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Butterflies Take Flight in NHMs Butterfly Pavilion, April 13-Sept. 1
March 27, 2014 -
LOS ANGELESThe Butterfly Pavilion, the living habitat where hundreds of butterflies flutter among nectaring plants, returns for its sixteenth year at the Natural History Museum (NHM) of Los Angeles County on April 13.
The Pavilion will again be home to California natives and travelers from across North America. But it will have a distinctive subtropical feel as well, with showy new species from the Rio Grande Valley along the Texas-Mexico border.
Of the 30 species of butterflies, 20 will be native to the Golden State and 10 will arrive from south Florida and Texas.
Visitors to the Pavilion will not only be able to see this huge diversity of North American butterflies, theyll also be able to hear them. Male Grey Cracker butterflies make a distinctive cracking sound with their wings as they patrol territories. Another colorful subtropical species, the Malachite, is day-glow green and though never present in California, is a resident of southernmost portions of the U.S. Well also have old favorites: the Buckeye butterfly nectaring at lilac verbena flowers; and the local black-and-cream colored Mourning Cloak caterpillars that visitors to the Pavilion can see snacking on arroyo willow leaves.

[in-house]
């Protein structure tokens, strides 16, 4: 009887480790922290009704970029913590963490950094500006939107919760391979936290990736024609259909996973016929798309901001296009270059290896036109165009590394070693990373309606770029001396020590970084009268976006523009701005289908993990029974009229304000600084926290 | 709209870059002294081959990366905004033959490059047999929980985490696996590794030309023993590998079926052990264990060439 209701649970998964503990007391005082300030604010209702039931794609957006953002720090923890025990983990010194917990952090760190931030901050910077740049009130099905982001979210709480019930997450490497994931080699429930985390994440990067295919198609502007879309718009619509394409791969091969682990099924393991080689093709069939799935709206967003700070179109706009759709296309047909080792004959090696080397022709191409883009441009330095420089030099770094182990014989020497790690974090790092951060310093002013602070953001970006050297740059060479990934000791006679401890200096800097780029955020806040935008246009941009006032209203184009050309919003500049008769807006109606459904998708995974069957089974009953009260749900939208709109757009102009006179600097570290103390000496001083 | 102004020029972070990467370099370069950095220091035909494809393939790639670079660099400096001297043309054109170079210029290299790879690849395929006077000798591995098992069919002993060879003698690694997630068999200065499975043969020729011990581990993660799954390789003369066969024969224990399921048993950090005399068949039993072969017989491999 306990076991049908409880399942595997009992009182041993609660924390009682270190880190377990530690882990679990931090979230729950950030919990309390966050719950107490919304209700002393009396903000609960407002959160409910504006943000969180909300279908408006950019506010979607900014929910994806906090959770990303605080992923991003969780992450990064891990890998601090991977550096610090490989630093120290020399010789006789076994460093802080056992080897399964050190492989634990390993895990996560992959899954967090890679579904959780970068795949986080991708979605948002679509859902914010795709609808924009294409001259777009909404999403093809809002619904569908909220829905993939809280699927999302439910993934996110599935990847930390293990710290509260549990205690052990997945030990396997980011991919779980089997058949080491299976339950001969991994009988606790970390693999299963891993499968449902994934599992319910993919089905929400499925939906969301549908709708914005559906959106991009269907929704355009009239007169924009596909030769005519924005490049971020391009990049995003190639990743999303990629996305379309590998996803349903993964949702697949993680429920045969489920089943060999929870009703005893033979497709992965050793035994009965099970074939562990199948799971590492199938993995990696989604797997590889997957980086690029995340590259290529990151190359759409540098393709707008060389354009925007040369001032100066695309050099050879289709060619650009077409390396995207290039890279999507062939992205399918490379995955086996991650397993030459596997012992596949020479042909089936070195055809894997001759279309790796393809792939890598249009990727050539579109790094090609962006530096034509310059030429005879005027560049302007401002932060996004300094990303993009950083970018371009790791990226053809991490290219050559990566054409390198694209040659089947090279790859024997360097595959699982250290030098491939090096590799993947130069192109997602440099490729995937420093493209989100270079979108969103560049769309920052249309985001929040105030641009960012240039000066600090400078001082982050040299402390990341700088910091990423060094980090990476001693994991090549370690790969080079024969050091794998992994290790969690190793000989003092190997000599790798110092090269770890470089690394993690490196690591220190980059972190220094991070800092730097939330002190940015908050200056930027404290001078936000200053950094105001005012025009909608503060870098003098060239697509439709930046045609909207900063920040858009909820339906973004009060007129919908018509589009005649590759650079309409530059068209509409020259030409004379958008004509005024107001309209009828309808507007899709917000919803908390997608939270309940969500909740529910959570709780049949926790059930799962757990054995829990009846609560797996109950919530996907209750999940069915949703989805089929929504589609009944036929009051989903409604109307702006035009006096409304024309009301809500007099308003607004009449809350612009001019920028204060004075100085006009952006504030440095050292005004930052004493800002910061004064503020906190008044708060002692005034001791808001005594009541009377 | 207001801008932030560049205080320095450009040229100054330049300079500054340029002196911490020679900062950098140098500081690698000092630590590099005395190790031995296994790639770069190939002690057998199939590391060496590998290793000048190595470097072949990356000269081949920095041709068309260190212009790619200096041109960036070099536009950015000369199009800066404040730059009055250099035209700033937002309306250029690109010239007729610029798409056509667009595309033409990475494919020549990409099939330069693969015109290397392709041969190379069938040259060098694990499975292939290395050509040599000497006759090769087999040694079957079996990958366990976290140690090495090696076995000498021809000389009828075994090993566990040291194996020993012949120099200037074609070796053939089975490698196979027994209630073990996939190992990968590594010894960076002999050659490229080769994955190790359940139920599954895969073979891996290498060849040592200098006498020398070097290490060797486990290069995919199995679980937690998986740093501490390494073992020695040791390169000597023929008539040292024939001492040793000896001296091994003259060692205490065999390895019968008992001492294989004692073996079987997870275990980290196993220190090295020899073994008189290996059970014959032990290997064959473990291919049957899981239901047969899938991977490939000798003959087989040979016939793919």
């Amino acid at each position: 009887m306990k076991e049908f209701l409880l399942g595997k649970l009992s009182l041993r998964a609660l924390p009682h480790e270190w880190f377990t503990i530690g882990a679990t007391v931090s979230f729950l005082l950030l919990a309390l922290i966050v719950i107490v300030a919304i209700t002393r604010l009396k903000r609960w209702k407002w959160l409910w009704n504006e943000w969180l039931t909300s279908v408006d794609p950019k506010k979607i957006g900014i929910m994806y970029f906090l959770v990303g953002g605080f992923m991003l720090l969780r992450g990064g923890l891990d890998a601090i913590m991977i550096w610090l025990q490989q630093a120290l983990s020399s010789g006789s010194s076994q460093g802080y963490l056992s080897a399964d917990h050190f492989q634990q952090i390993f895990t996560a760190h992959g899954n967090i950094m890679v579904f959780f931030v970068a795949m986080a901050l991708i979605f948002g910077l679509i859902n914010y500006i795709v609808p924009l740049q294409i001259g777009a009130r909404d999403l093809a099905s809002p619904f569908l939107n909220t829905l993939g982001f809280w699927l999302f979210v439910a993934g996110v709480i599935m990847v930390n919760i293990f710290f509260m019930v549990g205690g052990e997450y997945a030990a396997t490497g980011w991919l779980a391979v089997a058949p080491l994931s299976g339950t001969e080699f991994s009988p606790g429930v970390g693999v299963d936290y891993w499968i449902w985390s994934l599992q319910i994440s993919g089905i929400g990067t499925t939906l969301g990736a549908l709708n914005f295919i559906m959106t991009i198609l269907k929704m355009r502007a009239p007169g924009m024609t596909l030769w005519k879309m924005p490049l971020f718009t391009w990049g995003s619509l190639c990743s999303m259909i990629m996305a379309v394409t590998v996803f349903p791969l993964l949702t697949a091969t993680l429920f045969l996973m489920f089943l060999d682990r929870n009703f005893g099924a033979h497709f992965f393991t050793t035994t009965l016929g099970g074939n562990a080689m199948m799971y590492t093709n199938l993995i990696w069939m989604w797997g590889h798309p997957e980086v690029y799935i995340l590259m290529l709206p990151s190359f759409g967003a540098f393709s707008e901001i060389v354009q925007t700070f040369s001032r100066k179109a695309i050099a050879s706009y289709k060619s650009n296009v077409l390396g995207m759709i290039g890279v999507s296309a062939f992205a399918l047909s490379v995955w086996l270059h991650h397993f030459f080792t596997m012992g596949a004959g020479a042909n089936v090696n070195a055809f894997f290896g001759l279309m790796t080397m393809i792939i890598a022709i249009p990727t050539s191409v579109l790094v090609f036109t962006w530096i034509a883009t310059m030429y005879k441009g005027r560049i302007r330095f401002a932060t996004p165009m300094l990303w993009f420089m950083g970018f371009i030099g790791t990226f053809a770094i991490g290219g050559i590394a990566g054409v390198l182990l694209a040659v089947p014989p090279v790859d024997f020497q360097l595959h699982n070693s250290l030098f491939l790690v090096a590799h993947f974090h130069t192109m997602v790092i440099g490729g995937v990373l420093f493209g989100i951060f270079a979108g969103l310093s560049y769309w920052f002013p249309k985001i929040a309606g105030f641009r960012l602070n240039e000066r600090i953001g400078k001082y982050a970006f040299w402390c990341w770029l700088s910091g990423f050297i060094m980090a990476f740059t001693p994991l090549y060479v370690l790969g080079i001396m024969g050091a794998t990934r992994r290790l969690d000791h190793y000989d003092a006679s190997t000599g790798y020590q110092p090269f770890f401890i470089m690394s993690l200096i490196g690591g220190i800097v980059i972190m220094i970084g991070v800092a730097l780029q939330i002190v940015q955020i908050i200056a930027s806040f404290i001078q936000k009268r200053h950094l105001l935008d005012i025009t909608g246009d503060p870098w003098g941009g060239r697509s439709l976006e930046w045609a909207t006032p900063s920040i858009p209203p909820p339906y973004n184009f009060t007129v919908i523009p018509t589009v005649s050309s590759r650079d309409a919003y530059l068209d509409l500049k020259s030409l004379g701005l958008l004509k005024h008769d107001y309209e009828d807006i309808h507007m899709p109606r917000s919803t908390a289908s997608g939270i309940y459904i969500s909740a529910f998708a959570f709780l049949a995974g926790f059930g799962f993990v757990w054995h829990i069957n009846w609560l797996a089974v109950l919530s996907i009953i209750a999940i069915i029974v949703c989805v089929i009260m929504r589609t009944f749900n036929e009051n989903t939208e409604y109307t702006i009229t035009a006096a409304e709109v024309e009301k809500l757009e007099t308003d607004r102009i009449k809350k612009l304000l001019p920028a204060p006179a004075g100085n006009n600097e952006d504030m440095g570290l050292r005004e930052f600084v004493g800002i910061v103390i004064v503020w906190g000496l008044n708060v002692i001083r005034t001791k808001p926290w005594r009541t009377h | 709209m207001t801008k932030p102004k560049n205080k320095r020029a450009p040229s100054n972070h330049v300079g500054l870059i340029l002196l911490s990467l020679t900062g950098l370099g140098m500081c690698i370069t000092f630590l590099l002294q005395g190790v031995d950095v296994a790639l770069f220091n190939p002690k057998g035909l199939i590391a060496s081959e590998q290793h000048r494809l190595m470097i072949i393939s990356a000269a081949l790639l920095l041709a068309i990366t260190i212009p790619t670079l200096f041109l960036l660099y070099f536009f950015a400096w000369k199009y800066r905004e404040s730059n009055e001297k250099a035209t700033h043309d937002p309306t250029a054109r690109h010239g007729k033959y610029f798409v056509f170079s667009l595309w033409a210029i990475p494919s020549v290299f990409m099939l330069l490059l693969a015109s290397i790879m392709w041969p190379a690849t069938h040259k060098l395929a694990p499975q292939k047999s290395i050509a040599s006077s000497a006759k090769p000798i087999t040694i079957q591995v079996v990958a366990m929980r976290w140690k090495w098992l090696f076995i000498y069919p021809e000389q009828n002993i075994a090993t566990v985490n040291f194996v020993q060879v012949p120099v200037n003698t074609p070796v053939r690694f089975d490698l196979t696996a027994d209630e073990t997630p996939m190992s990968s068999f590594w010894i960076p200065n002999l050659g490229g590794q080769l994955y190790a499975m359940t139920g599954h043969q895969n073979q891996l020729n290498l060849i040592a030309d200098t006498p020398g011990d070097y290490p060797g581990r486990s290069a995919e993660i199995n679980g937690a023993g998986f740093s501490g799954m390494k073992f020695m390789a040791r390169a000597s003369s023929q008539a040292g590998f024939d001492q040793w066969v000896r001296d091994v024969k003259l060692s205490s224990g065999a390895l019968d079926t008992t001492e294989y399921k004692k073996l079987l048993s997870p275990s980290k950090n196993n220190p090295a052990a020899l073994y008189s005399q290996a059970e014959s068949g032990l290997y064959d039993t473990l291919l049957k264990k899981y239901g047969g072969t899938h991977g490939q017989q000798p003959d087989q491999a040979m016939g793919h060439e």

Watch daily first flights, during which museum staff release butterflies that have just emerged from their chrysalises into the Pavilion.
Outside is a new Monarch Waystation where the creatures whole lifecycle can be seen on milkweed plantseggs, caterpillars, chrysalis and adult butterflies.
NHM Gallery interpreters, schooled in butterfly facts and carrying iPads loaded with images of each life stage, will be in the Pavilion daily to answer visitors questions about metamorphosis, butterfly anatomy and breeding habits.
Some visitors to the Pavilion may find that curious butterflies alight delicately on their arms or shoulders.
There are many theories about why some people make more attractive perches than others, including clothing colors and smells. While theres no sure-fire way to get a butterfly to land on you, standing still, being tall and wearing a hat seem to help. Additionally, the best flight time in the Pavilion is after it opens every day, between 10 and 11 a.m. Butterflies like sun, but by afternoon, many of them are looking for shade.
Theres also plenty of butterfly activity outside the Pavilion this year.
Though the 3½-acre Nature Gardens have been industriously planted with butterfly-friendly greenery, one section is particularly butterfly-friendly, the Pollinator Garden, the final component of the Nature Gardens that opened on March 20, attracts some species that wont be inside the Pavilion because they breed well in unrestricted, outdoor spaces: the fiery skipper, Hylephila phyleus, which lays its eggs on grasses; and the gray hairstreak, Strymon melinus, which lays its eggs on native buckwheats.
Member Preview Days are April 11-12, 10 a.m. to 5 p.m. Museum Members and children 2 and under are admitted to Butterfly Pavilion for free.